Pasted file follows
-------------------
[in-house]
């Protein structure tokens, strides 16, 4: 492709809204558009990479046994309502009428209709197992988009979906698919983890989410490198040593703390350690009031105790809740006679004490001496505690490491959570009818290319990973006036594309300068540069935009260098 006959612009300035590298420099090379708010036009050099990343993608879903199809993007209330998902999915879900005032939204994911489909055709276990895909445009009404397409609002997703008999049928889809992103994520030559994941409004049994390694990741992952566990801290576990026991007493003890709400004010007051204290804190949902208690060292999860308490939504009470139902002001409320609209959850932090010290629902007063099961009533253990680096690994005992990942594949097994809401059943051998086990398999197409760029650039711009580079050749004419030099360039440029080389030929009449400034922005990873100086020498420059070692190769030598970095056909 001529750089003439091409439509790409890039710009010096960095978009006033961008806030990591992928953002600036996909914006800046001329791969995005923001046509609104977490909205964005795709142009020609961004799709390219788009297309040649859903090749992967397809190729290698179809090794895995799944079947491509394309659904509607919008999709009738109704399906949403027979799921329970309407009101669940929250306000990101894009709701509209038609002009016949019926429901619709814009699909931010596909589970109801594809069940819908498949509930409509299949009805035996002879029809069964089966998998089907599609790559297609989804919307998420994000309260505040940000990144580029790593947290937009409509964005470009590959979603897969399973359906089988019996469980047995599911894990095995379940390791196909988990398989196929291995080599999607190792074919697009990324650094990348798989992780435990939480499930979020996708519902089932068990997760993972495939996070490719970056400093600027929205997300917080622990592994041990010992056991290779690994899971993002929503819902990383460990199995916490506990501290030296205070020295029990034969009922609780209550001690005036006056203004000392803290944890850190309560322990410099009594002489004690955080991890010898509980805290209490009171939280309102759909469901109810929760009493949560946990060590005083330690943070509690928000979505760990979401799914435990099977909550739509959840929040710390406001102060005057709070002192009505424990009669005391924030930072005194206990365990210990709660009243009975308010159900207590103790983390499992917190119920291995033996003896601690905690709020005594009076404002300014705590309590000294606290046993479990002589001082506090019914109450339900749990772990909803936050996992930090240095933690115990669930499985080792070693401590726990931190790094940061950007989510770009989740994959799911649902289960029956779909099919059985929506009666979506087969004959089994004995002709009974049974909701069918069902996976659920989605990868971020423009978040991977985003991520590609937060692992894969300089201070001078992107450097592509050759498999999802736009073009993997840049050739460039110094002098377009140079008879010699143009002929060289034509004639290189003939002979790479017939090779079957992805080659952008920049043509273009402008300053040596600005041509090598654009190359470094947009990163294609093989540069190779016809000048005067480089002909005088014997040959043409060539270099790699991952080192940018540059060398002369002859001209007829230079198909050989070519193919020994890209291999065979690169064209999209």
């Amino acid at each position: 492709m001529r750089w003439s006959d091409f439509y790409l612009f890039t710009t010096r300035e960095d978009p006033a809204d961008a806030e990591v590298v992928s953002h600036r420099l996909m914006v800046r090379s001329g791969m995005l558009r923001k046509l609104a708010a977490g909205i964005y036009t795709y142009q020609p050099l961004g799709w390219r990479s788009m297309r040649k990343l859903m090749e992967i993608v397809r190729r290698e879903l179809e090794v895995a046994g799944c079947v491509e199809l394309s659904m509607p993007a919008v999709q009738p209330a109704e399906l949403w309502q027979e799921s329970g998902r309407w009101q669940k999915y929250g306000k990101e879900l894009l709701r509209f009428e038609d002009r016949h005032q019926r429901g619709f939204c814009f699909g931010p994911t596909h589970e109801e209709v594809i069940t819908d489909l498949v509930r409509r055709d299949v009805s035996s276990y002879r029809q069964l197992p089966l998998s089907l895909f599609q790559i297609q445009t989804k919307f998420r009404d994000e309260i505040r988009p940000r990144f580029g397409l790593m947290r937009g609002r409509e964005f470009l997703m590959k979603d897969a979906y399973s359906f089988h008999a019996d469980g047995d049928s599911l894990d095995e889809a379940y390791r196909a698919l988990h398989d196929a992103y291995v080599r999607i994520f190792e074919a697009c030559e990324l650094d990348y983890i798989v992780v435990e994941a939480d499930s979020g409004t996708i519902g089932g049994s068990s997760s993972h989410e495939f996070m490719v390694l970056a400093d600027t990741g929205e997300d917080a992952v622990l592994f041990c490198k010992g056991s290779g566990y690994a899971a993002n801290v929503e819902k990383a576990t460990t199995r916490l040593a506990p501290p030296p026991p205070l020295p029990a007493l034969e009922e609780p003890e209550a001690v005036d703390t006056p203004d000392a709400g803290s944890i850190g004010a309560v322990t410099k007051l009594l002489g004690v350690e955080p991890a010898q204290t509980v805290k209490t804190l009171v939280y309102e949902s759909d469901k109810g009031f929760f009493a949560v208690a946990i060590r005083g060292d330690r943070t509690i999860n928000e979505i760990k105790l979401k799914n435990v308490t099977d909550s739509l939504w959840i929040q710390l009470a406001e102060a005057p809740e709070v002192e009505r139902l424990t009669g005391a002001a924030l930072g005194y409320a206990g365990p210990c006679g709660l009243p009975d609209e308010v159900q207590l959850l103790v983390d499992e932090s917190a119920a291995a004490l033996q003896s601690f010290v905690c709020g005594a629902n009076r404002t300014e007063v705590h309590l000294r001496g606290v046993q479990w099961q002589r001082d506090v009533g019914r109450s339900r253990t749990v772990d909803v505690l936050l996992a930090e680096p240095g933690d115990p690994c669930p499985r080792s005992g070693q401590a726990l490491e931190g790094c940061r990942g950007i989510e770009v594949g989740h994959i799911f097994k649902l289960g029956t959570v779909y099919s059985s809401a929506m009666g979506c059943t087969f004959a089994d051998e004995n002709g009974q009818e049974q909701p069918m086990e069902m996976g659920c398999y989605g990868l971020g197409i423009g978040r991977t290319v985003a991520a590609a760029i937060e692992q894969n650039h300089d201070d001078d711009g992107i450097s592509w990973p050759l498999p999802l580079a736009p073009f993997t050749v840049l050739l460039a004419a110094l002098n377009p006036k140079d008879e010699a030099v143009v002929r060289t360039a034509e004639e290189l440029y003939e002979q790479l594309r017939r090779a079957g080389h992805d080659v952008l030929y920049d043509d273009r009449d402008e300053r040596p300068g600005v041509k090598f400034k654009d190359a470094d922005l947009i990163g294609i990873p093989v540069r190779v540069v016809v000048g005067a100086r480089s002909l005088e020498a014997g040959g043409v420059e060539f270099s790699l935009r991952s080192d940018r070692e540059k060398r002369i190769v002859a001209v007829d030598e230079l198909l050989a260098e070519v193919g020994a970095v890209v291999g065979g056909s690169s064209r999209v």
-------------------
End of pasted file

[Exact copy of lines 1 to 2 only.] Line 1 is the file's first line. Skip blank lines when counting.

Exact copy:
[in-house]
């Protein structure tokens, strides 16, 4: 492709809204558009990479046994309502009428209709197992988009979906698919983890989410490198040593703390350690009031105790809740006679004490001496505690490491959570009818290319990973006036594309300068540069935009260098 006959612009300035590298420099090379708010036009050099990343993608879903199809993007209330998902999915879900005032939204994911489909055709276990895909445009009404397409609002997703008999049928889809992103994520030559994941409004049994390694990741992952566990801290576990026991007493003890709400004010007051204290804190949902208690060292999860308490939504009470139902002001409320609209959850932090010290629902007063099961009533253990680096690994005992990942594949097994809401059943051998086990398999197409760029650039711009580079050749004419030099360039440029080389030929009449400034922005990873100086020498420059070692190769030598970095056909 001529750089003439091409439509790409890039710009010096960095978009006033961008806030990591992928953002600036996909914006800046001329791969995005923001046509609104977490909205964005795709142009020609961004799709390219788009297309040649859903090749992967397809190729290698179809090794895995799944079947491509394309659904509607919008999709009738109704399906949403027979799921329970309407009101669940929250306000990101894009709701509209038609002009016949019926429901619709814009699909931010596909589970109801594809069940819908498949509930409509299949009805035996002879029809069964089966998998089907599609790559297609989804919307998420994000309260505040940000990144580029790593947290937009409509964005470009590959979603897969399973359906089988019996469980047995599911894990095995379940390791196909988990398989196929291995080599999607190792074919697009990324650094990348798989992780435990939480499930979020996708519902089932068990997760993972495939996070490719970056400093600027929205997300917080622990592994041990010992056991290779690994899971993002929503819902990383460990199995916490506990501290030296205070020295029990034969009922609780209550001690005036006056203004000392803290944890850190309560322990410099009594002489004690955080991890010898509980805290209490009171939280309102759909469901109810929760009493949560946990060590005083330690943070509690928000979505760990979401799914435990099977909550739509959840929040710390406001102060005057709070002192009505424990009669005391924030930072005194206990365990210990709660009243009975308010159900207590103790983390499992917190119920291995033996003896601690905690709020005594009076404002300014705590309590000294606290046993479990002589001082506090019914109450339900749990772990909803936050996992930090240095933690115990669930499985080792070693401590726990931190790094940061950007989510770009989740994959799911649902289960029956779909099919059985929506009666979506087969004959089994004995002709009974049974909701069918069902996976659920989605990868971020423009978040991977985003991520590609937060692992894969300089201070001078992107450097592509050759498999999802736009073009993997840049050739460039110094002098377009140079008879010699143009002929060289034509004639290189003939002979790479017939090779079957992805080659952008920049043509273009402008300053040596600005041509090598654009190359470094947009990163294609093989540069190779016809000048005067480089002909005088014997040959043409060539270099790699991952080192940018540059060398002369002859001209007829230079198909050989070519193919020994890209291999065979690169064209999209």